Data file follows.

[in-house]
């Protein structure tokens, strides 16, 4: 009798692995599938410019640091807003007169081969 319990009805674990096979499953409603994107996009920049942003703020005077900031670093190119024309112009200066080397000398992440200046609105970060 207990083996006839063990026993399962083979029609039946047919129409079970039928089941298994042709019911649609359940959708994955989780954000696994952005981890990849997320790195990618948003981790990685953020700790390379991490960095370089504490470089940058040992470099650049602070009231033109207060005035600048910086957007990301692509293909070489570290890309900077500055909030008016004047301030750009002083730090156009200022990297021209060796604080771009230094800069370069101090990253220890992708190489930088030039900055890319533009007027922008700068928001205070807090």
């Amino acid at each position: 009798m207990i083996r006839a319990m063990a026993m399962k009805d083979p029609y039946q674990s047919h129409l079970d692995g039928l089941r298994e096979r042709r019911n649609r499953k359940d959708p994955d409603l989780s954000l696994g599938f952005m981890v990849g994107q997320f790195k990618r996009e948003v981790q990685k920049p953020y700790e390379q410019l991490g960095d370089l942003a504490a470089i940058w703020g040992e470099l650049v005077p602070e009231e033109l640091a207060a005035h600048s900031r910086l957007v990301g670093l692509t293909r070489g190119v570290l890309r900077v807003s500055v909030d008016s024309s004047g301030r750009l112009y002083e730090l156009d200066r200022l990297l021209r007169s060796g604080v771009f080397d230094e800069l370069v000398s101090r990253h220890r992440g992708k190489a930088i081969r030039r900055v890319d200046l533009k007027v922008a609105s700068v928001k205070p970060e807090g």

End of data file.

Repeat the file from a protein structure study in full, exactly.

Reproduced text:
[in-house]
């Protein structure tokens, strides 16, 4: 009798692995599938410019640091807003007169081969 319990009805674990096979499953409603994107996009920049942003703020005077900031670093190119024309112009200066080397000398992440200046609105970060 207990083996006839063990026993399962083979029609039946047919129409079970039928089941298994042709019911649609359940959708994955989780954000696994952005981890990849997320790195990618948003981790990685953020700790390379991490960095370089504490470089940058040992470099650049602070009231033109207060005035600048910086957007990301692509293909070489570290890309900077500055909030008016004047301030750009002083730090156009200022990297021209060796604080771009230094800069370069101090990253220890992708190489930088030039900055890319533009007027922008700068928001205070807090």
């Amino acid at each position: 009798m207990i083996r006839a319990m063990a026993m399962k009805d083979p029609y039946q674990s047919h129409l079970d692995g039928l089941r298994e096979r042709r019911n649609r499953k359940d959708p994955d409603l989780s954000l696994g599938f952005m981890v990849g994107q997320f790195k990618r996009e948003v981790q990685k920049p953020y700790e390379q410019l991490g960095d370089l942003a504490a470089i940058w703020g040992e470099l650049v005077p602070e009231e033109l640091a207060a005035h600048s900031r910086l957007v990301g670093l692509t293909r070489g190119v570290l890309r900077v807003s500055v909030d008016s024309s004047g301030r750009l112009y002083e730090l156009d200066r200022l990297l021209r007169s060796g604080v771009f080397d230094e800069l370069v000398s101090r990253h220890r992440g992708k190489a930088i081969r030039r900055v890319d200046l533009k007027v922008a609105s700068v928001k205070p970060e807090g």